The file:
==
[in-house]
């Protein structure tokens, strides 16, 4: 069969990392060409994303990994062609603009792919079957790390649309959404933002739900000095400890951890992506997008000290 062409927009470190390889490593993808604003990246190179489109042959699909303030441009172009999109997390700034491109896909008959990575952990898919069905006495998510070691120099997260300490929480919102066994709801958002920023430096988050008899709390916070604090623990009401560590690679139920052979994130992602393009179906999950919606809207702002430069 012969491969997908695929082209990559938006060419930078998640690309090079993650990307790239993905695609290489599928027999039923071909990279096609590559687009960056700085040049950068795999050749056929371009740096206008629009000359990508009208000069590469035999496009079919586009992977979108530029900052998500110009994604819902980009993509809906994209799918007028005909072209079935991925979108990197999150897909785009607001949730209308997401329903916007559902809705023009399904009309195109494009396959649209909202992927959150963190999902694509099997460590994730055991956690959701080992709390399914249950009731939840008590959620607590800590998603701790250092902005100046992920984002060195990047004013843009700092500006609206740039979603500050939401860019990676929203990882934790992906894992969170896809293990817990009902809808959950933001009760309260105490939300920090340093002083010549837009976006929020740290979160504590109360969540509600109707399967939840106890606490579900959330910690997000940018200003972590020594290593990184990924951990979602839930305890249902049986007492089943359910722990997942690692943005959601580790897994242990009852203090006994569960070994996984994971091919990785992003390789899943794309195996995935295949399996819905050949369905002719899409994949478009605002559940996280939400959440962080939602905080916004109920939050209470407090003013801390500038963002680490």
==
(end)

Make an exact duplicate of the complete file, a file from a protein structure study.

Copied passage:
[in-house]
């Protein structure tokens, strides 16, 4: 069969990392060409994303990994062609603009792919079957790390649309959404933002739900000095400890951890992506997008000290 062409927009470190390889490593993808604003990246190179489109042959699909303030441009172009999109997390700034491109896909008959990575952990898919069905006495998510070691120099997260300490929480919102066994709801958002920023430096988050008899709390916070604090623990009401560590690679139920052979994130992602393009179906999950919606809207702002430069 012969491969997908695929082209990559938006060419930078998640690309090079993650990307790239993905695609290489599928027999039923071909990279096609590559687009960056700085040049950068795999050749056929371009740096206008629009000359990508009208000069590469035999496009079919586009992977979108530029900052998500110009994604819902980009993509809906994209799918007028005909072209079935991925979108990197999150897909785009607001949730209308997401329903916007559902809705023009399904009309195109494009396959649209909202992927959150963190999902694509099997460590994730055991956690959701080992709390399914249950009731939840008590959620607590800590998603701790250092902005100046992920984002060195990047004013843009700092500006609206740039979603500050939401860019990676929203990882934790992906894992969170896809293990817990009902809808959950933001009760309260105490939300920090340093002083010549837009976006929020740290979160504590109360969540509600109707399967939840106890606490579900959330910690997000940018200003972590020594290593990184990924951990979602839930305890249902049986007492089943359910722990997942690692943005959601580790897994242990009852203090006994569960070994996984994971091919990785992003390789899943794309195996995935295949399996819905050949369905002719899409994949478009605002559940996280939400959440962080939602905080916004109920939050209470407090003013801390500038963002680490």